Now, we're going to make syrup as we process the jars instead of cooking it up separately before, so add 1/8 cup sugar to each pint or 1/4 cup sugar to each quart of apricots.


Once the sugar is added, pour your hot water from your pot into the jars and use your butter knife (even though Ball doesn't recommend it, I've used a butter knife for years) or chopstick or special bubble freer tool to get the air bubbles out.  Stick your tool into the jar along the side in 3 or 4 places and kind of wiggle the jar contents around to get any air out that was trapped among the apricots.  Top the jar off with more water if needed so the liquid comes to the neck of the jar (just below the threads where your lid screws on).  In the picture above, the two at the bottom are ready for lids.

Wipe the rims of the jars so you get any goo off of them and apply the hot lids and screw the rings on.  Once your jars have their lids on, put them in the canner.  Drop them into the water, put the canner lid on, and process pints 20 minutes and quarts 25 minutes in boiling water.  If the water isn't boiling when you put the jars in, start timing when the water starts boiling.


When they're done in the canner, pull them out and put them on the rack to cool.  I turn my oven rack upside down and put a plate under the one end and use that as my cooling rack.  Easy and free.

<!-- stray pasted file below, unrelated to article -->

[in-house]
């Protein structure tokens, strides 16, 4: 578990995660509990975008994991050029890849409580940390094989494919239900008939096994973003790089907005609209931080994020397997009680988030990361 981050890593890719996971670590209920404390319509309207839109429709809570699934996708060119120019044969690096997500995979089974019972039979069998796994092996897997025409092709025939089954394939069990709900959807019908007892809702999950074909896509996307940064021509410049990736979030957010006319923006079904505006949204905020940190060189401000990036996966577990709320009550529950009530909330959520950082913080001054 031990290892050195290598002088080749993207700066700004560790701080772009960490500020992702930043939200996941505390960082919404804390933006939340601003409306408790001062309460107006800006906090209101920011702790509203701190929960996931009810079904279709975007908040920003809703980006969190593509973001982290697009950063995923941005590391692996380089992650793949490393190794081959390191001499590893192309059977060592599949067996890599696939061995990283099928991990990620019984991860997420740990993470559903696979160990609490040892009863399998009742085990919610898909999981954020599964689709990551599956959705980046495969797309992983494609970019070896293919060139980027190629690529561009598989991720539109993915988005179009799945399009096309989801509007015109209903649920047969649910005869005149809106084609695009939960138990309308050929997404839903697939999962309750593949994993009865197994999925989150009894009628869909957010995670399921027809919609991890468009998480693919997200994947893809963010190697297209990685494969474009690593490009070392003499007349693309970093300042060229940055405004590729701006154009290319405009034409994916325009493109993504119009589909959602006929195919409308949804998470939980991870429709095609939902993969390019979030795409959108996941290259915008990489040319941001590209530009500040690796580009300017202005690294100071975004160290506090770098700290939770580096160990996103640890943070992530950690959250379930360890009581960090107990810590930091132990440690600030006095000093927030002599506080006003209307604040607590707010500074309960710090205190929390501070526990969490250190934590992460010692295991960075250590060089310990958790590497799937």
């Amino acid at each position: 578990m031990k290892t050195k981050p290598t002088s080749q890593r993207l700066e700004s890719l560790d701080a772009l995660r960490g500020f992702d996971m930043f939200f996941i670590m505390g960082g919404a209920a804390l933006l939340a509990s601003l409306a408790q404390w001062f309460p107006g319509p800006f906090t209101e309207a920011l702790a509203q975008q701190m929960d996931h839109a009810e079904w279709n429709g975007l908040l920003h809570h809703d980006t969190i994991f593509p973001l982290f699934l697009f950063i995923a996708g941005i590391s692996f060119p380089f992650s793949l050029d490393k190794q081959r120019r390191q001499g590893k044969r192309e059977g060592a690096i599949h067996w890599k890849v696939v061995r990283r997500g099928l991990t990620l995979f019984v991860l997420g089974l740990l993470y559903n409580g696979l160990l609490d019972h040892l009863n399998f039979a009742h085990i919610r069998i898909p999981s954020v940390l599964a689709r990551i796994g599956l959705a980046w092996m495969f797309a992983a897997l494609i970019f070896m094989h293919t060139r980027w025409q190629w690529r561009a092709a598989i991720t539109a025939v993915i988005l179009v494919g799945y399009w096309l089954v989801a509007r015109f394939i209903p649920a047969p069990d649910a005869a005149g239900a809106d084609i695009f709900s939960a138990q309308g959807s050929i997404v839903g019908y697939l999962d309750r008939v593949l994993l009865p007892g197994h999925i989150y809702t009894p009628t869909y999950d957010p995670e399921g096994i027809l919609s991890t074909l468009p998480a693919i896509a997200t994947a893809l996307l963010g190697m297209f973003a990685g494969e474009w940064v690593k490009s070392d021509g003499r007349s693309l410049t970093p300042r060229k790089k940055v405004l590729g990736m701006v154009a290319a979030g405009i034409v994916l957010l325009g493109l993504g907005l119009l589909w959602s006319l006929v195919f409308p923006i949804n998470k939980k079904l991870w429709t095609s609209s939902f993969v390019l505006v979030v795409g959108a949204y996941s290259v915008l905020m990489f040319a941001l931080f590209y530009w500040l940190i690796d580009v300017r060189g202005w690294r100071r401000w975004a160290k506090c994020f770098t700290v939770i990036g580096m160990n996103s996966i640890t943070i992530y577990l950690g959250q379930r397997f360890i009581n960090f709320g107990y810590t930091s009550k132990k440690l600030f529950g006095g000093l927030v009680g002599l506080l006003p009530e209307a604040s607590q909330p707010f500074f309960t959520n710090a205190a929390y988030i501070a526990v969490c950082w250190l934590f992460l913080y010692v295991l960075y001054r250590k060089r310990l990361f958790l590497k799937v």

After they've cooled off, you might want to wipe them off again if they show any signs of stickiness, label them and put them in your food room or cupboard.  Or dress them up with a circle of fabric under the ring and enter them in your town fair.  :)


Beautiful and tasty too.  Bottled apricots.

The Wilderness Survival - Altoid Stove

There are a variety of different stoves you can employ when you are practicing wilderness survival from MSR stoves to the humble tea light stove. And the large range in cost means you can find just the right thing to fit your pocket book.

A stove really only needs to contain two items - a fuel, and a container in which the fuel burners. Added components can be used to increase efficiency.